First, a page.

Wednesday, February 27, 2013

Jesus & Economic Life (11) Jesus Jubilee

Jesus challenged the people to a new jubilee. This would involve cancellation of debt and restoration of land. Jesus preached a stark message on wealth and poverty:

Blessed are the poor. Woe to the rich
Blessed are you who hunger now. Woe to you who are well fed now (Luke 4:20-25).
These are strong words. He was promising that the poor would be blessed and the rich would experience woes. This is the reverse of the way things happen in the world, so what did Jesus mean? He was not referring to judgment. Judgement would destroy the rich, but it would also hurt the poor, so Jesus must have been talking about something different. He was prophesying a huge flow of of wealth/capital from the rich to the poor. Jesus was describing a different type of jubilee.

The exile to Babylon made it impossible to apply the Jubilee laws. The Jews returned from exile when the Persian Empire conquered Babylon, but it is not clear how many families were able to reclaim the land that their families had held before the exile. Jeremiah had redeemed a field at Anathoth, as a sign of eventual restoration (Jer 32), so someone from his family was probably able to claim it. However, I presume that most families were not able to reclaim their land when the returned from exile. Implementing a land-restoration Jubilee would not have been practical.

By Jesus time, most Jewish familys had no land. Even if a family re-gained their land after the exile, it would have been lost to the powerful families who collaborated with the Romans. Joseph’s family should have owned land near Bethlehem, because he had to go there for the census, but he had no land there, and did not even seem to have family members there that he could stay with. Being a carpenter or stonemason, he had probably moved to Nazareth to get work on one of Herod’s city building projects. Many families would be in a similar situation. Without access to land, they were dependent on casual work. Those with skills or a craft like Joseph would be in a slightly less precarious situation.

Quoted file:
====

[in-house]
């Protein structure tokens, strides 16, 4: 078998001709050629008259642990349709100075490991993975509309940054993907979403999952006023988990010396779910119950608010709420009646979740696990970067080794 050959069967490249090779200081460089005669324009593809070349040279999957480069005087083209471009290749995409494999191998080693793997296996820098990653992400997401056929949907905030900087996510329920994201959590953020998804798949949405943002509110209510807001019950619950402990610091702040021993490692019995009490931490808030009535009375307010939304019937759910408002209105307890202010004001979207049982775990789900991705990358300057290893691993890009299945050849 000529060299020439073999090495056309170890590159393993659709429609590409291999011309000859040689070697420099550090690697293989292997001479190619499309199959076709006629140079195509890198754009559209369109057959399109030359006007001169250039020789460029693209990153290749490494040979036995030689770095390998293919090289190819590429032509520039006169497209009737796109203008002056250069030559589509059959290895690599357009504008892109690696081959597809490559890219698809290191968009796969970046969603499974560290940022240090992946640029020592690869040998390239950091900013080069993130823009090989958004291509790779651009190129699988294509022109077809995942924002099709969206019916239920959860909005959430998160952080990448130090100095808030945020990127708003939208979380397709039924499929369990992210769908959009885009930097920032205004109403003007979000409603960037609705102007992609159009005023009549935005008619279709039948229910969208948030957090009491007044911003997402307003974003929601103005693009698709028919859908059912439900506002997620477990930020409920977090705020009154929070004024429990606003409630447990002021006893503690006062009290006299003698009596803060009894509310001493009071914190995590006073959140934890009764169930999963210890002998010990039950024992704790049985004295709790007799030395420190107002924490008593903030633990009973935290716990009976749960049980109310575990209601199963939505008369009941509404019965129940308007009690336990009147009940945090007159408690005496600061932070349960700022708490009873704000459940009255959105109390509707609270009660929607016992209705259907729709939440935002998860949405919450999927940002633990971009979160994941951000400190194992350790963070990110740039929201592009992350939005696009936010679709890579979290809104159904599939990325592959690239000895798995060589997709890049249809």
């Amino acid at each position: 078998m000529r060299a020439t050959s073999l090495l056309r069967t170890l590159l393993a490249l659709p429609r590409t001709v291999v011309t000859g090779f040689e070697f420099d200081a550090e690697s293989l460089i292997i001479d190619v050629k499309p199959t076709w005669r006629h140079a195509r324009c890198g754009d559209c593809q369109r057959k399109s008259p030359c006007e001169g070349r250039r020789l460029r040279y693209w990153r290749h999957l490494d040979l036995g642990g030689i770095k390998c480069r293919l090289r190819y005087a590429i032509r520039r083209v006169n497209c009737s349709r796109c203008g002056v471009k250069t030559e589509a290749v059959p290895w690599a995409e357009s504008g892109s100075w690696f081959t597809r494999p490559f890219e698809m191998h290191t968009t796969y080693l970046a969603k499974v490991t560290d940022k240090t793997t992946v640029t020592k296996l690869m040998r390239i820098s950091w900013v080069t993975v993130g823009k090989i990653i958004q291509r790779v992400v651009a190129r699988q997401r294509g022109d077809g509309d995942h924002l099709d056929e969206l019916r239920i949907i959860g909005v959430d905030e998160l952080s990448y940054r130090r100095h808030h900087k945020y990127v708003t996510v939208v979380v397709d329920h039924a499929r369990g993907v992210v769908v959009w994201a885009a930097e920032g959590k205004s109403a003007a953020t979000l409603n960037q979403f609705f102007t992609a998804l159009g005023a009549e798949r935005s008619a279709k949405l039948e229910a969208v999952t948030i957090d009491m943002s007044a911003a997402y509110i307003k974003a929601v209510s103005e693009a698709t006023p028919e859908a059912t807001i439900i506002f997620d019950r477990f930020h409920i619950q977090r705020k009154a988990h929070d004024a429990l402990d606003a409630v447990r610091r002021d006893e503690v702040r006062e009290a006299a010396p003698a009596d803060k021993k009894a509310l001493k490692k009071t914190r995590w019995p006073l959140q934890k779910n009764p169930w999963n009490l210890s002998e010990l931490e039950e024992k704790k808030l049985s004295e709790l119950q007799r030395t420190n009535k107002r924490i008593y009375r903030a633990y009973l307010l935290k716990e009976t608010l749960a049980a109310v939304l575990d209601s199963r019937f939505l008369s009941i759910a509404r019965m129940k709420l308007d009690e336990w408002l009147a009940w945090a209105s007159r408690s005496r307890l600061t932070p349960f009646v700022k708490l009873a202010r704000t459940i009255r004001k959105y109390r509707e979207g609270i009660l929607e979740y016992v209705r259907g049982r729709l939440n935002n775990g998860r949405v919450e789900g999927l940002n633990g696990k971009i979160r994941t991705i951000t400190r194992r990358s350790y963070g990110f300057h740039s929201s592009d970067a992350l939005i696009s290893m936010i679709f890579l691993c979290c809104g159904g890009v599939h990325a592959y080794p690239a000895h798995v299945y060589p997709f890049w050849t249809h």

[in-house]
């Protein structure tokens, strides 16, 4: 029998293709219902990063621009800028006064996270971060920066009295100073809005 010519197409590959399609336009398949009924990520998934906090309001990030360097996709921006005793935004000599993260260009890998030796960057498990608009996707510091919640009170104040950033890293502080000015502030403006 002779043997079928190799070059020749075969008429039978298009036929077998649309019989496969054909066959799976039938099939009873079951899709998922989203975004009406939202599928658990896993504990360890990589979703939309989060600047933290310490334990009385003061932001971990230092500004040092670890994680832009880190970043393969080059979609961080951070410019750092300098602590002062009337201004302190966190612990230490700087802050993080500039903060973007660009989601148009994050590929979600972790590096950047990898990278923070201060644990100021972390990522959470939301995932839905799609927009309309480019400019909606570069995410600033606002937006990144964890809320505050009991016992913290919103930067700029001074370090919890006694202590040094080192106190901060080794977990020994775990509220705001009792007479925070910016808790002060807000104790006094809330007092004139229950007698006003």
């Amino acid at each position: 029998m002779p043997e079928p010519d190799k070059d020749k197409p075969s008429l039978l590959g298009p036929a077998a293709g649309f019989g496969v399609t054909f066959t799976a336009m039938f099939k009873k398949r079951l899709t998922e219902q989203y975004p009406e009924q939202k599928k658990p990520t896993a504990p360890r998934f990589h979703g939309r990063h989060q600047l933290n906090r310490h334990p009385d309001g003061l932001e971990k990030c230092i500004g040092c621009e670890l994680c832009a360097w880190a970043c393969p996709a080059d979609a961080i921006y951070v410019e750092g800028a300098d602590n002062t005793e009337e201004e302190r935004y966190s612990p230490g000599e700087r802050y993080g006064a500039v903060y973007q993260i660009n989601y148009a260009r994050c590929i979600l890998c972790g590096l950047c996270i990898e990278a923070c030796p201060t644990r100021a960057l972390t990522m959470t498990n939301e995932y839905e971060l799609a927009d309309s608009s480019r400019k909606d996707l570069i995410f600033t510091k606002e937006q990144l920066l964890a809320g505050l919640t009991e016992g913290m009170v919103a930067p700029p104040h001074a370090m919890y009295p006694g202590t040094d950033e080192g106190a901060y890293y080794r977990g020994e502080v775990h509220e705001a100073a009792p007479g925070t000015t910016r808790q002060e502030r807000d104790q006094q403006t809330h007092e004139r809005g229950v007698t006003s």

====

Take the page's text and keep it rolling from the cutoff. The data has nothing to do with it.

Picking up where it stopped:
The ordinary people of Galilee and Judea were desperate for relief from their oppression, so when Jesus announced a new Jubilee, he would have created immense expectation.
The Spirit of the Lord is on me,
because he has anointed me
to proclaim good news to the poor.
He has sent…to set the oppressed free,
to proclaim the year of the Lord’s favour (Luke 4:18-19).
Jesus promised that this Jubilee would be good news for the poor. It would provide a new freedom for people who were oppressed by the trials of life.

We tend to spiritualise this promise, but Jesus words must have meant something more real for his listeners. He was not promising to overthrow the Romans and take David’s throne in Jerusalem. This would not be practical. He was not even advocating a forced re-distribution of land back to the boundaries laid out by Joshua. That was not practical, because the Romans had used land to reward those who collaborated with them. The people who controlled the land in Israel were protected by Roman privilege.

Jesus was proclaiming a completely different type of jubilee. It would come about through ordinary people, applying the instructions for economic life laid out in the Torah. The land laws may not have been practical, but all the other instructions were still relevant. They did not need government intervention or consent. They could be applied by the ordinary people, despite the Roman control. Their application would bring a huge transformation to their society, as the practical sharing and caring was restored.

Returning to an equal distribution of land was not practical, because the Romans would not allow it, but that was less important, because for most people other forms of capital had become more essential. Jesus jubilee introduced a change that would create a more equal distribution of wealth/capital.

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